[Though,] to a degree, this form indicates Weatherford's intention to change his beneficiary at least on some of his employee benefit plans, [because] this latter form does not include basic life insurance coverage, it is difficult to accept this form as reflecting Weatherford's intent to change the beneficiary on his basic group life insurance. Although Rebecca Weatherford presented evidence that this Form SN-1020 was completed properly because Weatherford was confused as to the proper form to use, the form itself is clear as to the benefit plans that it affects.... Thus, this form does not represent all that Earl Weatherford could do to effect a change in his named beneficiary on this life insurance policy.

Magistrate's September 12, 1989 Report and Recommendation at 31. Accordingly, the decedent's uncompleted and undelivered SN-1020 Form fails to prove Weatherford's resolve to change beneficiaries on his Aetna life insurance policies.

Weatherford's April 17, 1987 FlexLife application (received by Travelers' administrator on June 15, 1987--three days after the enrollment period had expired) similarly fails to alter Pauline Weatherford's rights under the Aetna policies. Though Rebecca Weatherford argues that the FlexLife application unquestionably demonstrates Earl Weatherford's desire to make her the beneficiary of his life insurance proceeds, it is clear that the decedent did not do "all that he could to comply with the provisions of the policy." Magruder, 512 F.2d at 509 (quoting Cronbach v. Aetna Life Ins. Co., 153 Tenn. 362, 367 (1926)). Simply stated, Earl Weatherford's actions did not demonstrate a clear intent to change the Aetna policies' beneficiaries.

The appellee alternatively asserts that her attorney's act of mailing the Travelers' FlexLife application to Aetna fourteen months following her husband's death satisfies Aetna's beneficiary provision:

An employee, whether or not employment has terminated, may designate a beneficiary, and at any time change his designation, by written request field [sic] at the headquarters of the Policyholder or at Aetna's Home Office in Hartford, Connecticut. The designation or change will take effect as of the date the employee executes the request, whether or not he is living at the time of filing....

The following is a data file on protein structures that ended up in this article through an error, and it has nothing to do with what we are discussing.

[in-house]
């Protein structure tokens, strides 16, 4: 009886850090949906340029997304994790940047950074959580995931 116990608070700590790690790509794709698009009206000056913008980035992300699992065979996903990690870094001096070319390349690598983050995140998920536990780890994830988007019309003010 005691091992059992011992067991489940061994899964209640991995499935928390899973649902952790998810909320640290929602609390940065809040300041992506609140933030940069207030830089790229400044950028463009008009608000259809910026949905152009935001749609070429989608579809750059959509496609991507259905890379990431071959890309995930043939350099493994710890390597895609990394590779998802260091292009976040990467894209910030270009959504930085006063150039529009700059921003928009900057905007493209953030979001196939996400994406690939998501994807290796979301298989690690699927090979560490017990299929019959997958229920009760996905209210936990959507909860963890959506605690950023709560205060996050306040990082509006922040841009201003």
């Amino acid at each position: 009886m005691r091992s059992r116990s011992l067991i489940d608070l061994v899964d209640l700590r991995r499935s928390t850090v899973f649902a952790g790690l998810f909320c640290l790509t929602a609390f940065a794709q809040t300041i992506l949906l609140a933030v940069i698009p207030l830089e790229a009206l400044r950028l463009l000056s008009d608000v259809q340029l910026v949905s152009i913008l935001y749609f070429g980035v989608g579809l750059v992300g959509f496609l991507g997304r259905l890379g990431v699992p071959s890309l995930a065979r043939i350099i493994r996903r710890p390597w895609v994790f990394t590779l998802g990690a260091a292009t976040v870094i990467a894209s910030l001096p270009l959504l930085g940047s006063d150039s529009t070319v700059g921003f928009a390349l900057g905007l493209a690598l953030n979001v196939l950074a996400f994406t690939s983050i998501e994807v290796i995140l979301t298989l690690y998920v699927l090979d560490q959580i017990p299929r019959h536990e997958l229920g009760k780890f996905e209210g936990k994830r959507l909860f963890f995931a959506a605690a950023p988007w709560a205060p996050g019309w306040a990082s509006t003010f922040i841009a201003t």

Aetna's Group Life Insurance Policy with BellSouth at 7050. Though the district court accepted Weatherford's FlexLife application as notice to Aetna that he wished to change beneficiaries on his Aetna policies, such a finding is erroneous and requires an unwarranted inferential leap. The fact remains that Weatherford had the Aetna form (Form PR-6624) necessary to effect the beneficiary change that Rebecca claims he intended. It can hardly be said that Earl Weatherford did "all that he could to comply with the provisions of the policy," Magruder, 512 F.2d at 509, when the uncompleted form (dated three years earlier) was found in his briefcase following his death. Accordingly, the decedent's FlexLife application does not affect Earl Weatherford's beneficiary designation under his Aetna policies.

Moreover, Earl and Pauline Weatherford's divorce decree and property settlement, Earl Weatherford's alleged verbal statements regarding the beneficiary of his life insurance, and the decedent's purported holographic will all fail to support Rebecca's claim that Earl Weatherford substantially complied with Aetna's change of beneficiary requirements.

In an analogous case, after noting that the plaintiff's "claim to the insurance proceeds must be founded either on actual or substantial compliance with the policy provisions governing the change of beneficiaries," Magruder, 512 F.2d at 508, this court held:

The failure of the insured to send the form to the company has no reasonable explanation which would invoke the equitable powers of the court. There is no question that he had ample opportunity to return the forms, or that he had the requisite physical and mental capacity to do so. He did not set the procedures in motion by placing the form changing the beneficiary in the hands of a representative of the insurance company....

Since the change of beneficiary form was not submitted in actual or substantial compliance with the terms of the insurance policy, [the district court judge] was correct in holding that the change is ineffective....

Id. at 509-10.

Because "a mere unexecuted intention on the part of an insured to change his beneficiary is not enough," Jaudon, 279 F.2d at 733, we find Pauline Weatherford to be the proper beneficiary of Earl Weatherford's life insurance proceeds. See id. ("There must be substantial compliance with the provisions of the policy for the change of beneficiary to be effective.").

For the aforementioned reasons, we REVERSE the district court's summary judgment order entered for Rebecca Weatherford, and grant Pauline Weatherford's motion for summary judgment.